Everybody’s favourite Fairtrade spirits company is introducing three liqueurs that are ‘ideal for cocktails’ to its portfolio: Old Tom, Muscavado Rum and Cacao.
Fair’s global brand ambassador walked us through the range that’s got innovation and experimentation at its heart.
‘Most coffee or cacao liqueurs have at least 300g of sugar per litre,’ Paul Bungener said. ‘This makes them viscous and quite heavy, but we only use 150g in the cacao liqueuer, so it’s much more ingredients focused, and Fairtrade sugar cane juice is much better because it’s not processed and organically produced.’
The vodka-based Cacao, coming in at 22% abv, is made using Peruvian cacoa nibs. ‘It’s a very exciting product for cocktails, especially some of those very old classics like the Alexander,’ he added. Originally made with crème de cacao and cognac, the brand ambassador said it also works really nicely with Fair’s dark rum from Belize, or gin which is a bit different.
‘And, there’s a real old classic called the 20th Century, for which you add gin, cacao liqueur and lemon juice. It’s really nice, and again you can make it with rum. I think chocolate and rum work really well together. One of our main cocktails is a Cacao Old Fashioned, which are very much on trend this year.’
Small batch Muscavado Rum is only made 200 litres at a time. ‘The specific type of distillation [we use]does create quite a different type of liquid, and the product after that isn’t aged, it’s just rested for six to eight weeks.’
Fair hasn’t just distilled the liquid in a different way, it’s opted to make the rum in Cognac because the team ‘likes to innovate’. ‘I think innovation is important in this industry because there’s new products all the time, but often it’s just different packaging,’ Bungener added. France is tipped to be a big market for this product but there’s promise in the UK, he said.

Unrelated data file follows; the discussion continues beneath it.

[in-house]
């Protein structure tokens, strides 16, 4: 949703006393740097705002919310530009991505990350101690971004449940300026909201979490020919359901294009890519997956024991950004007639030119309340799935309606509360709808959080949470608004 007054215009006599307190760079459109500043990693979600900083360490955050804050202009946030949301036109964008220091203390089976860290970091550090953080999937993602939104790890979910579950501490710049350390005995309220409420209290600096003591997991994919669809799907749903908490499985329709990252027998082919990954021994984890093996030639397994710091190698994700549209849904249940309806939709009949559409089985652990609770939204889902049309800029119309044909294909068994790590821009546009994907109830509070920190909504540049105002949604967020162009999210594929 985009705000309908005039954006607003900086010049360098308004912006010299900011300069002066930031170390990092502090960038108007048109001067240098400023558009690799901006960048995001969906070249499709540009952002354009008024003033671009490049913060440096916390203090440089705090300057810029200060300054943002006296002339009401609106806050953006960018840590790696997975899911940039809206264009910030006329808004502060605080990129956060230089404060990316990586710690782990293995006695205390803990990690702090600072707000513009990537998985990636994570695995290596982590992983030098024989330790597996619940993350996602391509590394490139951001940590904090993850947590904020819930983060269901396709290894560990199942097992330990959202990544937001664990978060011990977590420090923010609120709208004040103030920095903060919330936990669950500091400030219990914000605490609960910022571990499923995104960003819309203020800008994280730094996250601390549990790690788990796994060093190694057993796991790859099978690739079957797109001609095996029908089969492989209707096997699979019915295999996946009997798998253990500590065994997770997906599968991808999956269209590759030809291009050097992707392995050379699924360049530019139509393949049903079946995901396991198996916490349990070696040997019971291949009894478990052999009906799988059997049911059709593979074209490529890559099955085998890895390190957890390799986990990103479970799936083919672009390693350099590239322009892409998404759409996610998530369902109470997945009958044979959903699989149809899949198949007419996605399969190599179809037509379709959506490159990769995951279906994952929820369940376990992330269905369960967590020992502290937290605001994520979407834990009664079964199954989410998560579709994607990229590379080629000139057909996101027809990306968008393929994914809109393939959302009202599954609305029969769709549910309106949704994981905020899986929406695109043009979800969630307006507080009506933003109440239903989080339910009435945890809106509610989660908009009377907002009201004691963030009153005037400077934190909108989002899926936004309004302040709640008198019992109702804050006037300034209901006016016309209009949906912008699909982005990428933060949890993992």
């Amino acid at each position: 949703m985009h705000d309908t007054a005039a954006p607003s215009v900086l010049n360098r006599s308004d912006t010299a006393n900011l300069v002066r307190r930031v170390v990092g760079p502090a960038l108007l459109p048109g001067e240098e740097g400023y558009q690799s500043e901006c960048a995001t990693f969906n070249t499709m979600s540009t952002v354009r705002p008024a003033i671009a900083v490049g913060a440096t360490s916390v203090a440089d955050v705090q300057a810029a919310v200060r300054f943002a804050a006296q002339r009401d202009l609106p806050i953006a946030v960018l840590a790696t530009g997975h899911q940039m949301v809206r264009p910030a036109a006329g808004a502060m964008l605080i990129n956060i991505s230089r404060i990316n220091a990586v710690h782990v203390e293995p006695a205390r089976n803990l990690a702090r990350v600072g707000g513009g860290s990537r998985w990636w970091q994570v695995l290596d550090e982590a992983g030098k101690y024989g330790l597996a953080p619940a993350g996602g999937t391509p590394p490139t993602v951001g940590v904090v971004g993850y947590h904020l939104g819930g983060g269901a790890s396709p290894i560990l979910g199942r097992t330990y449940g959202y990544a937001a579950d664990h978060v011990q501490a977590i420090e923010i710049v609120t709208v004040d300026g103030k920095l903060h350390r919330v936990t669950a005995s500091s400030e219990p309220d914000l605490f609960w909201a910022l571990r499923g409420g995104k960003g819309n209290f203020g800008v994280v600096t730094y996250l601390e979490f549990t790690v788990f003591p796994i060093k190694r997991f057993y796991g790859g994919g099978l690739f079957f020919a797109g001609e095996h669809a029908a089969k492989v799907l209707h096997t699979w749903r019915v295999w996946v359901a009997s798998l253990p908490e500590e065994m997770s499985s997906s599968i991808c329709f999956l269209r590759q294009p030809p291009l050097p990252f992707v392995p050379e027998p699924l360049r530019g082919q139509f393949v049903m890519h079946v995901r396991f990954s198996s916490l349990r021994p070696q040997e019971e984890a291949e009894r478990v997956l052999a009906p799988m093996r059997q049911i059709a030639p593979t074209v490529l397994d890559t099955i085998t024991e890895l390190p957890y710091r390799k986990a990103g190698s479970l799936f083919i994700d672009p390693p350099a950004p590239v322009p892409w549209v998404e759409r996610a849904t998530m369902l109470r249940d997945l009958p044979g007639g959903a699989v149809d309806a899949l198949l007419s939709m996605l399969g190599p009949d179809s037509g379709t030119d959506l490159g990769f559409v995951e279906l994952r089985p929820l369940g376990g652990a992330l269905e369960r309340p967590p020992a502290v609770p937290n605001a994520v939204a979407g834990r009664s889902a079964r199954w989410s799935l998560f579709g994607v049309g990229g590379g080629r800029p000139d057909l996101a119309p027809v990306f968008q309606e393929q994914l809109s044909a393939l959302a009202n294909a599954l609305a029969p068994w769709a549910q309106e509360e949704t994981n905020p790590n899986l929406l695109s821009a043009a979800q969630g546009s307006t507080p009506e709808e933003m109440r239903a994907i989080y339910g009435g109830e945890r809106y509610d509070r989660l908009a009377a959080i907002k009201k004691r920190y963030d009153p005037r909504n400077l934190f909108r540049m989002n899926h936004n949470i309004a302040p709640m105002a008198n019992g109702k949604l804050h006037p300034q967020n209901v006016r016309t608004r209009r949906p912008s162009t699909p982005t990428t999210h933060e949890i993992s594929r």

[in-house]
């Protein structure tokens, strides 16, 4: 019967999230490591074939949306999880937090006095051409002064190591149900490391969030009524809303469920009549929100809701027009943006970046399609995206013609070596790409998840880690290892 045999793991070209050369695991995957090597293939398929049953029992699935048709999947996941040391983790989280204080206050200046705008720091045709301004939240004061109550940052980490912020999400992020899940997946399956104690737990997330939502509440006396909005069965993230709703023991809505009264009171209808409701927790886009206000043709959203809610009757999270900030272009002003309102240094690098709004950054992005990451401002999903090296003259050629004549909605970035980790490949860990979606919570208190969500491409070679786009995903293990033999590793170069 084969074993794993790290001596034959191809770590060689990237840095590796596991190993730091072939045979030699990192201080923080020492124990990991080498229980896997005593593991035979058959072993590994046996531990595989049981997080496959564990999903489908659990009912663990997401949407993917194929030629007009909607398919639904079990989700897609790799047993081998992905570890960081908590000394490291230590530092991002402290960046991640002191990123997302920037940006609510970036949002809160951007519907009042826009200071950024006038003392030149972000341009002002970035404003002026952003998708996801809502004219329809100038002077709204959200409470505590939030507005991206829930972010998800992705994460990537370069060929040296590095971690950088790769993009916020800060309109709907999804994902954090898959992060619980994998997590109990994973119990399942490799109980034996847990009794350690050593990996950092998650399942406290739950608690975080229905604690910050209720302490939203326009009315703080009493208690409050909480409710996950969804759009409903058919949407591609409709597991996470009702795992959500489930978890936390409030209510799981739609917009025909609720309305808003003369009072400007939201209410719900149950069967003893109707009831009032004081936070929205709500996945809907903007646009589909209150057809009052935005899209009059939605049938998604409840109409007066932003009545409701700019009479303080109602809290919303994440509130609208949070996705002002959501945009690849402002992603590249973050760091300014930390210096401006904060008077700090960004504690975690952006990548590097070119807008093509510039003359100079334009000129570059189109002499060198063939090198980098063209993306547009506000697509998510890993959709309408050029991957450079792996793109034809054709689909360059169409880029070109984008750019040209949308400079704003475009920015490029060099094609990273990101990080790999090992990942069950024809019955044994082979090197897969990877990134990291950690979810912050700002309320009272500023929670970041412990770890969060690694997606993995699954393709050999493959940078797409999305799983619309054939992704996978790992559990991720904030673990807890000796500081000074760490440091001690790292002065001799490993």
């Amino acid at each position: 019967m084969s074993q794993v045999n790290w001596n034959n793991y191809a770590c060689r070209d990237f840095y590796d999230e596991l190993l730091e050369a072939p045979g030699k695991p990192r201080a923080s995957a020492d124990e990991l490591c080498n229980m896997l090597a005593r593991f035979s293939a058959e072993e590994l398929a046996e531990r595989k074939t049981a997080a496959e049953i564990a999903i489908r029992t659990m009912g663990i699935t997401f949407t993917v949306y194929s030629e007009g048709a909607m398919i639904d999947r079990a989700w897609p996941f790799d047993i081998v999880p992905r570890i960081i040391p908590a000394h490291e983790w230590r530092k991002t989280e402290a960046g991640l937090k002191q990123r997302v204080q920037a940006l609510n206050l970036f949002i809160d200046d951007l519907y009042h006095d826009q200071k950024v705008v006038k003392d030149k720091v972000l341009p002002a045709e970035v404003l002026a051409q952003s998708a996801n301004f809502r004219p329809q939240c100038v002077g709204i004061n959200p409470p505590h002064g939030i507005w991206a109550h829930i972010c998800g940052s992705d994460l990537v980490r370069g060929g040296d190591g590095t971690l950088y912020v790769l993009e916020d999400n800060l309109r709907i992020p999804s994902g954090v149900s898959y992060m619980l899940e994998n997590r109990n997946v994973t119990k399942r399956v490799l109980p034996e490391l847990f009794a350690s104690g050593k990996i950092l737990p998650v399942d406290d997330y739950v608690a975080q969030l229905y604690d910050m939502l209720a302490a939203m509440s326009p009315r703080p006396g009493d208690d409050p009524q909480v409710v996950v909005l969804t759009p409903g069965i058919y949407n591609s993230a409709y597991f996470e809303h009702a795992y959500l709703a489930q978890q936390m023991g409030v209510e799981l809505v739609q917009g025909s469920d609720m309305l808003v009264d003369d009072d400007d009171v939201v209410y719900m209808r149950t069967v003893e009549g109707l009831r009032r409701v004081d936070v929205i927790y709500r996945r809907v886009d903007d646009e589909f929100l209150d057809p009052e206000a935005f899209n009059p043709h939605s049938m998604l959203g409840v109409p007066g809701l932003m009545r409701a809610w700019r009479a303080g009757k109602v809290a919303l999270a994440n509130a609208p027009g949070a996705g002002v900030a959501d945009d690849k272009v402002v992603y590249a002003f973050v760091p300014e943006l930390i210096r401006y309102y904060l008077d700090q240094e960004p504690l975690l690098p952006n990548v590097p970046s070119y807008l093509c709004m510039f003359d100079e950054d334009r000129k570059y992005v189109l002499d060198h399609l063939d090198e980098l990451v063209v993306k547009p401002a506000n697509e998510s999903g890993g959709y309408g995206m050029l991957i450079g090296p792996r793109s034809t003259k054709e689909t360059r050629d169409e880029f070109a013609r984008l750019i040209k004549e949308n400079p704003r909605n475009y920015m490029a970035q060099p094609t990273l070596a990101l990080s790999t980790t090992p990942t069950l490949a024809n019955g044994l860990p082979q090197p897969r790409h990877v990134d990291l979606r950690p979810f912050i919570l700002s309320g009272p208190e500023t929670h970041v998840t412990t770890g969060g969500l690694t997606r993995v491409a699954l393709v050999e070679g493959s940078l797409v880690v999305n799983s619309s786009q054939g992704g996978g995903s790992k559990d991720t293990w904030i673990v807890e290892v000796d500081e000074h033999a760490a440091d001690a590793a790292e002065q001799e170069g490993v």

‘It’s 55% abv and when you try it, it takes you on a journey of flavours that explode in your mouth. It starts like a rum that’s very fresh and very green like an ‘rhum agricole’, then quite quickly it erupts into something sweeter, like cherry, and a lot of people think of pisco, then the third step is most interesting, something heavier and more smoky, almost as if you were toasting cherries, and then it finishes up almost like a mezcal. It’s a very interesting liquid. Not for everyone, that’s for sure.’
In terms of cocktails, Bungener has only just got his hands on the liquid and is busy experimenting. ‘It’s very good in a Daiquiri and we’ve used it for a Mai Tai and those kind of drinks. Our fruit liqueurs, like the goji berry and the pomegranate, work really well with mezcal, because it has a similar profile. I think what we’re going to start doing is sours, mixing the muscovado [rum]with the goji berry liqueur, egg white and lime juice and it’ll work really nicely.’
Last up is the Old Tom, made from six ‘pretty classic’ botanicals. ‘Except we’ve sourced most of them from Uzbekistan and they have slightly different flavours’ – not so classic after all. ‘The idea was to go the opposite way to classic London dry gin that uses a lot of ingredients and has strong citrus notes at the end. The most interesting one is the calumus root, which along with the angelica brings a really strong earthiness on the nose, between truffle and mushroom.’
Aged in French new oak barrels for six months, Fair then add 22g of sugar per litre, ‘so the mushroomy-feel disappears and it provides something softer and more woody, but you still get that sweetness coming through, and an interesting mouthfeel that’s quite savoury.’
Why an Old Tom? Bungener said: ‘We had the original, then we did a barrel aged as a limited edition that did pretty well, and I’ve spent quite a lot of time in stores like Gerry’s and The Whisky Exchange doing tastings and we noticed there were a lot more customers asking for sweeter or flavoured gins. And now, I bet you there’ll be a load of Old Tom gins coming up on the market in the next six months – it’s really becoming a thing.’
With all this innovation, there must be something else in the pipeline? ‘When you look at how saturated the gin market is now, it’s really like how the vodka market exploded maybe 10 years ago and then eventually started slowing down and it ends when there’s no more room for innovation, and I think we’re getting there with gin – we did the original, we did the barrel aged, we did the flavoured, and now the Old Tom, and even the gin and tequila. Eventually there’s not so much more you can do. Then there’s all the different ways you can mix it and garnish it, but eventually you just have to say enough and let’s just move onto something else.’
Gin (£35), Rum (£45), Cacao (£19), Borough Wines